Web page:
The padre and the psychopath are figures situated at either end of his career, but as they gaze at their reflections, they also mirror one another: one can find within these two very different films the parallel plights of men in the midst of desperate introspection.
Just as Jay takes his place as the figurehead of a pagan cult, so too did Kill List crown Wheatley as the king of UK horror movies when it was released theatrically, a speedy ascension to a throne that had sat vacant since the 1970s.
The tension in Sieranevada is between the various lies told and recalled by its characters and the relentless objectivity of its camera, which swoops, pans, hovers, lurks, sulks, and retreats in sync with its subjects but, crucially, does not embellish.
At his best, Spielberg expresses ideas through action, as he did in parts of the motion-capture animation The Adventures of Tintin. The BFG is mostly logy and prosaic, especially when it gets into its speech-heavy final scenes, which recall not the high-points of its maker’s career, but the soggy sentimentality of Hook.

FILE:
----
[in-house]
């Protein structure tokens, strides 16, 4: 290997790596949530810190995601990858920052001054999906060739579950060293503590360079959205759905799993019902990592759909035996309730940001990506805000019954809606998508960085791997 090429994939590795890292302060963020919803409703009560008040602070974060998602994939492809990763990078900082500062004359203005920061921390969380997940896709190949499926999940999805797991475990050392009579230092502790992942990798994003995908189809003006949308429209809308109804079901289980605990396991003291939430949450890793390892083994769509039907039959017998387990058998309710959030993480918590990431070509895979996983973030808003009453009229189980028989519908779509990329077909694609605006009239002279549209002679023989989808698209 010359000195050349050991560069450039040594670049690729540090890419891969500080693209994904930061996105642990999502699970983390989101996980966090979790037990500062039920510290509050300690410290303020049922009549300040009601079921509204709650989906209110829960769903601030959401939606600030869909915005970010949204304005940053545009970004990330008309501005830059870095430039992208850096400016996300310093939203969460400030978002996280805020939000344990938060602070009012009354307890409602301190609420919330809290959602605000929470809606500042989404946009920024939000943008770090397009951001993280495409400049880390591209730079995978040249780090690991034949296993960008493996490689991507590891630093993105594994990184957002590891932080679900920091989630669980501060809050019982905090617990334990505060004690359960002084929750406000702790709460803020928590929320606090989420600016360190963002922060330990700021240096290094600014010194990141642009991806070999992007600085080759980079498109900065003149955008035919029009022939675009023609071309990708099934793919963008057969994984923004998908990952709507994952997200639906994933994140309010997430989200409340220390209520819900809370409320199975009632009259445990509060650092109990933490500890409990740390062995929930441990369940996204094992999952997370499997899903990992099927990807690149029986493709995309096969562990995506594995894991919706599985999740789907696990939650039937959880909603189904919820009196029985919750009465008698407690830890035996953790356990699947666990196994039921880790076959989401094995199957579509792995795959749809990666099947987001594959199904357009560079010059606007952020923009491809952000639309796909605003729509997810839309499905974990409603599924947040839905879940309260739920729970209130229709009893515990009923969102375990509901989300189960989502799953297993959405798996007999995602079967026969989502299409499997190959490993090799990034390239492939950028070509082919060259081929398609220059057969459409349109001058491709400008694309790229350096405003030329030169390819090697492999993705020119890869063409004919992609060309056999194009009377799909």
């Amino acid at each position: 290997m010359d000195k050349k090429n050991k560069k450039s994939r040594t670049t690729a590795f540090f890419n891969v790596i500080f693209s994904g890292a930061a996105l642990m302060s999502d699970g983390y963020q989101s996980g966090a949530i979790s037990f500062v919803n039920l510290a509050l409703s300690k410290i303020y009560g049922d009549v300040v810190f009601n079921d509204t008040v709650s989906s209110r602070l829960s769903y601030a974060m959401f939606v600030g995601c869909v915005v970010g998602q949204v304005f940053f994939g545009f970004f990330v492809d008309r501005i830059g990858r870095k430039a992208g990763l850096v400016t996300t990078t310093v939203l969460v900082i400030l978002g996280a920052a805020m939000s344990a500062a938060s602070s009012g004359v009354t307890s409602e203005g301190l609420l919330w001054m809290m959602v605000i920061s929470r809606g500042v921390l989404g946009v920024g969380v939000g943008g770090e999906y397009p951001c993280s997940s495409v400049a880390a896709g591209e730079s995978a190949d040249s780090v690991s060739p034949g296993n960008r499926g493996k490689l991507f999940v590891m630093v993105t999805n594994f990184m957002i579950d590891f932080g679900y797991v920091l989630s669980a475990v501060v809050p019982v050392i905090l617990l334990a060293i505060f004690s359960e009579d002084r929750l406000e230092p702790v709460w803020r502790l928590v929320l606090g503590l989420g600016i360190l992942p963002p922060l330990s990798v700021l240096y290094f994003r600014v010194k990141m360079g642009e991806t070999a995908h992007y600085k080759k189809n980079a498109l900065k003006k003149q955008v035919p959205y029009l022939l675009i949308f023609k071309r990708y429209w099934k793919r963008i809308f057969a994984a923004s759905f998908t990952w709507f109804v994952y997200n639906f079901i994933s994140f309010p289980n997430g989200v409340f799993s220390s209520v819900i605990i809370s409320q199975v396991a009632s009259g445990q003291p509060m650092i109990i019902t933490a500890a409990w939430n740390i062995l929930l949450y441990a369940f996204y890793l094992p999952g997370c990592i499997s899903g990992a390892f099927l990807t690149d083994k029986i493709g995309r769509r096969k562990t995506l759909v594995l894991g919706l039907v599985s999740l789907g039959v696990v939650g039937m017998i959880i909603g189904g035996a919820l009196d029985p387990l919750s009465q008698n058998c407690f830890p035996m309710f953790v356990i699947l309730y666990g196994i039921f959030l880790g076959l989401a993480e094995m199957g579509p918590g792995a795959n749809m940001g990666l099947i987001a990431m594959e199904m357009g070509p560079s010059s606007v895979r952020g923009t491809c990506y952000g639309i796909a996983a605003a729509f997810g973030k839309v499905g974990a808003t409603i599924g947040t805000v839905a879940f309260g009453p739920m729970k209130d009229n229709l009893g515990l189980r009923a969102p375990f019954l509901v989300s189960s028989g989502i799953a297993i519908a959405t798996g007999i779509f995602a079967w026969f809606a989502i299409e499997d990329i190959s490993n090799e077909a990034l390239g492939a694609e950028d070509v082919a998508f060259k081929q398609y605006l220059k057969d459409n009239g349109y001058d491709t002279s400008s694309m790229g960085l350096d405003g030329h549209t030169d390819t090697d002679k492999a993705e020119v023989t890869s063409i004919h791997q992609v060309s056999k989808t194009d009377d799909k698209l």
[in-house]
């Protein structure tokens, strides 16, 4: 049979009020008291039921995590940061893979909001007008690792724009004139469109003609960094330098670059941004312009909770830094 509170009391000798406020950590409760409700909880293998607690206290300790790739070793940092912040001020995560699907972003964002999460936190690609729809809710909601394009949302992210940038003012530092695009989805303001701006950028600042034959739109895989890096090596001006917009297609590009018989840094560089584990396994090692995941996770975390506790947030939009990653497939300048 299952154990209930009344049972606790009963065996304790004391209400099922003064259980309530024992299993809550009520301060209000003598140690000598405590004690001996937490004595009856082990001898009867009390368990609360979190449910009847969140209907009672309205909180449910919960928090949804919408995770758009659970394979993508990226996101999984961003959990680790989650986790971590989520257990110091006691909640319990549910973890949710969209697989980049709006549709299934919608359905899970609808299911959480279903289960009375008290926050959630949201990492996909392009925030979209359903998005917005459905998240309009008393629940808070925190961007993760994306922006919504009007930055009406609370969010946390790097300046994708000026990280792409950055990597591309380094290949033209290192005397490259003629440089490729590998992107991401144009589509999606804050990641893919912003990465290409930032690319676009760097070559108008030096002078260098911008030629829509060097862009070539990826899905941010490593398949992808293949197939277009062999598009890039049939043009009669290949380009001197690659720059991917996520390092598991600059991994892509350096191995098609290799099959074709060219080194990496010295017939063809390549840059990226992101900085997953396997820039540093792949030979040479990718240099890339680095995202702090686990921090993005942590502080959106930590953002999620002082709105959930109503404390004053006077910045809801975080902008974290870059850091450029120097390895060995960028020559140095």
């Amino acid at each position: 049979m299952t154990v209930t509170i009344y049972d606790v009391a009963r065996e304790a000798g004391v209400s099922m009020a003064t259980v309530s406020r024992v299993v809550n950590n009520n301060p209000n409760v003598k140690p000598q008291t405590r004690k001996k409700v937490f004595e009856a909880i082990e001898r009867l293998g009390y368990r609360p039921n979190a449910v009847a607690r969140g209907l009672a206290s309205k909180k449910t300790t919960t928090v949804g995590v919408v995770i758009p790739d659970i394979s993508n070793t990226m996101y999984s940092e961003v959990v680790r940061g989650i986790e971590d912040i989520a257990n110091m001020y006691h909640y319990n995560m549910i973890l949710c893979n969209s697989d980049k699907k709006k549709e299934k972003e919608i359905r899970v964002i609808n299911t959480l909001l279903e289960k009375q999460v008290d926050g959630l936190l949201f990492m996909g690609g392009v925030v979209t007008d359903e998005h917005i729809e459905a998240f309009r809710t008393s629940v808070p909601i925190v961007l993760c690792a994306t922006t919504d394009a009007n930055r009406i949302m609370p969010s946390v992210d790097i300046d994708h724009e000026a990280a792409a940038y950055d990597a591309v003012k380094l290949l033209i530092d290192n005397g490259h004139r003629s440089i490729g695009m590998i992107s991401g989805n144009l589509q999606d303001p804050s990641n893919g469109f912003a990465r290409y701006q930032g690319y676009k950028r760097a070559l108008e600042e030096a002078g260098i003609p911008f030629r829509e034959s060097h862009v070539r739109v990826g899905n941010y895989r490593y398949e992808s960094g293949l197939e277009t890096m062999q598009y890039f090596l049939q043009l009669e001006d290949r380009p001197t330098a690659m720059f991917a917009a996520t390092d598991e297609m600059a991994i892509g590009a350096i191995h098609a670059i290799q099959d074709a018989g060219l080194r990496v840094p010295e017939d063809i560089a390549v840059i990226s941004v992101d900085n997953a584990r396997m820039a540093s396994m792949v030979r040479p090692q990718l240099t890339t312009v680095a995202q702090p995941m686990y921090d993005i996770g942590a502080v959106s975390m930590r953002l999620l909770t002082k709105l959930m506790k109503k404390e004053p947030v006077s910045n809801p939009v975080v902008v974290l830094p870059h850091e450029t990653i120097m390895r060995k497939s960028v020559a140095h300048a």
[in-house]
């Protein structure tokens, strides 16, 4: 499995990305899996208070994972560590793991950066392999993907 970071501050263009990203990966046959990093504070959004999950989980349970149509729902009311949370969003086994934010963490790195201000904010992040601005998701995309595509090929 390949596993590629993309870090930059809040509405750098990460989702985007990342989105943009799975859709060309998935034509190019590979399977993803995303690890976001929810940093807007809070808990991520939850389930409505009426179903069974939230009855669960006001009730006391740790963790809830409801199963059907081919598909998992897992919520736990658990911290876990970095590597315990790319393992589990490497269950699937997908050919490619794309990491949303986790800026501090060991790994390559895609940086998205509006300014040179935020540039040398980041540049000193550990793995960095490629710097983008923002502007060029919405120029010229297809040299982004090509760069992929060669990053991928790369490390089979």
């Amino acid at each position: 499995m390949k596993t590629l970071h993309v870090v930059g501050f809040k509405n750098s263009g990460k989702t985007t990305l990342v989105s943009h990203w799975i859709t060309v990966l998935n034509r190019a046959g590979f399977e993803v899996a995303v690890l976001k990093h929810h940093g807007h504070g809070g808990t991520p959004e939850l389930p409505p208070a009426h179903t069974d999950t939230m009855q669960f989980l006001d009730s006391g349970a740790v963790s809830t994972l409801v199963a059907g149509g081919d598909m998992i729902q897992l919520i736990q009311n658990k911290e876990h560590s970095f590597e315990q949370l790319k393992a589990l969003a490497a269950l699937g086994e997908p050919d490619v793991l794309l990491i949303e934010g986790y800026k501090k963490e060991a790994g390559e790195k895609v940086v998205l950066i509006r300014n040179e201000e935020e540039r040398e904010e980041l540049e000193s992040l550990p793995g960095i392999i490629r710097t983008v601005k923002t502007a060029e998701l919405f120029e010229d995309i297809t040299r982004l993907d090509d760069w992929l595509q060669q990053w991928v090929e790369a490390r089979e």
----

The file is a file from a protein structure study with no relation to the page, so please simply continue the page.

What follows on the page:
As the writer-director of seventeen feature films in nineteen years (a Fassbinderian pace), whose work has been screened on multiple continents in the context of film festivals, Hong surely recognizes the ritual nature/torture of the filmmaker Q&A.
Emboldened by the critical and popular success of Birdman—that ostensibly invigorating, hugely irritating statement of artistic and aesthetic principles—the director has gone chasing after Herzog, Coppola, Friedkin, and all the other mad, corporate-backed visionaries who’ve dragged movie stars into the jungle, or in this case, the Rockies.
Son of Saul’s insistence on real-time tension means that it’s deliberately cut off from considerations of the bigger picture; what it theoretically gains in trade is a sense of authenticity, which becomes increasingly presumptuous in light of its heavy-handed storytelling and basic lack of dramatic believability.